Jason is an accomplished sales leader with 24 years of experience in the cleaning industry – 17 of those focused on management and sales training. His expertise in building strong customer relationships has helped him to deliver strong results for which he has been recognized numerous times at a national level. It has also established him as a trusted mentor for many in the industry.
Having begun his career with Ecolab in Southern Illinois, Jason has held roles of increasing responsibility across multiple states. He is currently Assistant Vice President of Facility Care Corporate Accounts and previously served as Regional Assistant Vice President of Distributor Sales. In both roles, he has successfully built and strengthened relationships with customers and partners of all sizes. Jason currently resides in Canonsburg, PA with his family.
1. What are some trends you see developing in the building service contracting industry?
Good talent has always been a make-or-break aspect of this industry. In the current labor market, recruiting training, and retaining good people is more challenging than ever. I am seeing BSCs looking for more support in this area, which I am happy we are able to address through simplified programs, in-person support and On-Demand Digital training. The flip side of this is that BSCs tend to be better equipped to manage the tight labor market and are seeing growth, as more self-op buildings turn to contract cleaners to address their challenges. This, combined with increased awareness of the importance of cleanliness, has also helped as BSCs look to segments outside of their traditional areas of focus for growth. In particular, I’ve seen more BSCs looking to healthcare, education, and more industrial spaces that are operating fully in-person for growth as office buildings have been slower to recover. In addition to new verticals, I’m also seeing BSCs drive growth by offering more specialized and value-added services that help to increase both sales and profits. This includes things like adding day portering shifts for more visible cleaning, or specialty floor care services like stone care and restoration.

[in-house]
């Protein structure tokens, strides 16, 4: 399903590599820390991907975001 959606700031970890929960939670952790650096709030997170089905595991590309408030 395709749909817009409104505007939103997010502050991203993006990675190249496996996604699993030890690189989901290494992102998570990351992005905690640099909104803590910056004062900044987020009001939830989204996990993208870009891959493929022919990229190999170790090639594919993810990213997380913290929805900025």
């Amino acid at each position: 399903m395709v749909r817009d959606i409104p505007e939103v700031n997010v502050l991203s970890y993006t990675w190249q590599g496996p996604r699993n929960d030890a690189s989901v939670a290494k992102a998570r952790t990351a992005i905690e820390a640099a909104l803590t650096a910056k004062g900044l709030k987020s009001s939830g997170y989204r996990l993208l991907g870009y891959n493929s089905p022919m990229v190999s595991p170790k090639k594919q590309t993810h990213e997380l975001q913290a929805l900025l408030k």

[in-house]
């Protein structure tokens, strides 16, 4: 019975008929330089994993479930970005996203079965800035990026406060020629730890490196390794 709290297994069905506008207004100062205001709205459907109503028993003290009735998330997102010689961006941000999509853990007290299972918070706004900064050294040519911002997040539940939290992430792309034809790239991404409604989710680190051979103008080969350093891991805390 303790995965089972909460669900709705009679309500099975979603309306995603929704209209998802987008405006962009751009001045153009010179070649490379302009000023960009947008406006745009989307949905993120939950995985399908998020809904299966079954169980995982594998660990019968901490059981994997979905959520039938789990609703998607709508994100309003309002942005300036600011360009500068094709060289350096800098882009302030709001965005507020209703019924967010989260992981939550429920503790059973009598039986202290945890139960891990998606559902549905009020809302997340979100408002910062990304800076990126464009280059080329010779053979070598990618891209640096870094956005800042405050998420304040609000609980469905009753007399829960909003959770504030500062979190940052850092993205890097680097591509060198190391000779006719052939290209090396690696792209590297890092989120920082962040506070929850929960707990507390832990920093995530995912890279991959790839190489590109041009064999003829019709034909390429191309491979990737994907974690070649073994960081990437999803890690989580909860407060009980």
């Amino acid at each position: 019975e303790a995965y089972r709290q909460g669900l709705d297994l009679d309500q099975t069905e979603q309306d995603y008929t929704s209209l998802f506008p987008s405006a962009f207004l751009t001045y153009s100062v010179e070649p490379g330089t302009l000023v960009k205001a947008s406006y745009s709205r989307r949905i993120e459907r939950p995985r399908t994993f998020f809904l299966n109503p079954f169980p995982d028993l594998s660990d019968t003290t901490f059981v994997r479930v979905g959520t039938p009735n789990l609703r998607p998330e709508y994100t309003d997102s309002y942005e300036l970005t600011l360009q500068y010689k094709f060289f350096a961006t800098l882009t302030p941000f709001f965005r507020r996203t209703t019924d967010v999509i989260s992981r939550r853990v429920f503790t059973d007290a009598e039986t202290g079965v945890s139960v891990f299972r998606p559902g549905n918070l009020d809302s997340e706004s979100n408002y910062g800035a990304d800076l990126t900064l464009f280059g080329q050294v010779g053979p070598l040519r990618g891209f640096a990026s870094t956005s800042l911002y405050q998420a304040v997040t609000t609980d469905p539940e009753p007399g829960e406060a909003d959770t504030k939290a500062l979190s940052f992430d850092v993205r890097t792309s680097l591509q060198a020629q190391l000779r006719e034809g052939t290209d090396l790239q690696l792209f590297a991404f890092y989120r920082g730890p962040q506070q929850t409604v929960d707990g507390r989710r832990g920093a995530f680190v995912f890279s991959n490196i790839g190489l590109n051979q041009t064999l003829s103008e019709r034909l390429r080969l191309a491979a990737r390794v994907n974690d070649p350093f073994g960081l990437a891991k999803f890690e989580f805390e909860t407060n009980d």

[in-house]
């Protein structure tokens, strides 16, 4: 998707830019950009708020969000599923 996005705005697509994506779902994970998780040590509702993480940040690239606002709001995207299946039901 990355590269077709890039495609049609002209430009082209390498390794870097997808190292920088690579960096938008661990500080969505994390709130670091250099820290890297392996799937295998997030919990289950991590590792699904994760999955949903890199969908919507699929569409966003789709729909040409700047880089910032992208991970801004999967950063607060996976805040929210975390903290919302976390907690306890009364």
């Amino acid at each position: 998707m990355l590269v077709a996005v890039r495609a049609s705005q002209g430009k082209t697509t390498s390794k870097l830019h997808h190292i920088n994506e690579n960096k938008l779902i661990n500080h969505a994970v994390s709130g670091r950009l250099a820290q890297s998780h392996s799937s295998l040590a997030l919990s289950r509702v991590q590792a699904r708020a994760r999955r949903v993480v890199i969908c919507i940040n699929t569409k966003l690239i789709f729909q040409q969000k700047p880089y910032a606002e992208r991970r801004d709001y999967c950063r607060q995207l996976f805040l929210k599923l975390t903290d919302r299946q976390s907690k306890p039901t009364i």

2. How would you describe your leadership style?
I try to lead by influence. I feel that if you help someone come to the decision on their own, they are more likely to succeed because they feel they have a vested interest in the outcome. Far too often, individuals in leadership or management positions end up giving directions and telling people what to do. All this does is create an environment of reacting rather than anticipating and truly understanding the objectives.
3. What is one challenge you’ve experienced in your career, and how did you handle it?
This may sound counterintuitive coming from a Sales Leader, but early on, Cold Calling was a part of the job I really struggled with. It felt awkward, like I was barging in on customers without consideration of their time and what they had going on. Over time I learned to utilize my resources and relationships. I would reach out to an existing customer, work with Distributor partners or leverage others in my network to help with an introduction to “warm up” the call. This turned one of my biggest challenges into something I truly enjoy and has led to greater success.
4. Any advice for new BSCs coming into the industry?
Over my career, I’ve had the most success when I build strong, long-lasting relationships. To build these relationships, you cannot focus on just one individual problem, but focus on understanding the customer’s overall business goals and challenges. For a new BSC to be successful, they need to empathize with their customers and truly understand their needs. Having patience while building relationships initially and dedication to sustain them over time will be the keys to driving long-term growth.
5. What is the best piece of advice you’ve received in your career?
Think before you react. Early in my career, I tended to react immediately when someone told me something I didn’t think was right or exactly what I wanted to hear at that moment. I didn’t give myself time to process and look at it from their perspective. This resulted in building walls between myself and the people I worked with and respected. I learned to take a few moments (minutes, hours, whatever was needed) to get past my initial reaction and think about the bigger picture. Taking the time to think and respond, rather than just react right away has yielded dramatically different results. This has not only helped me in my career, but in my life.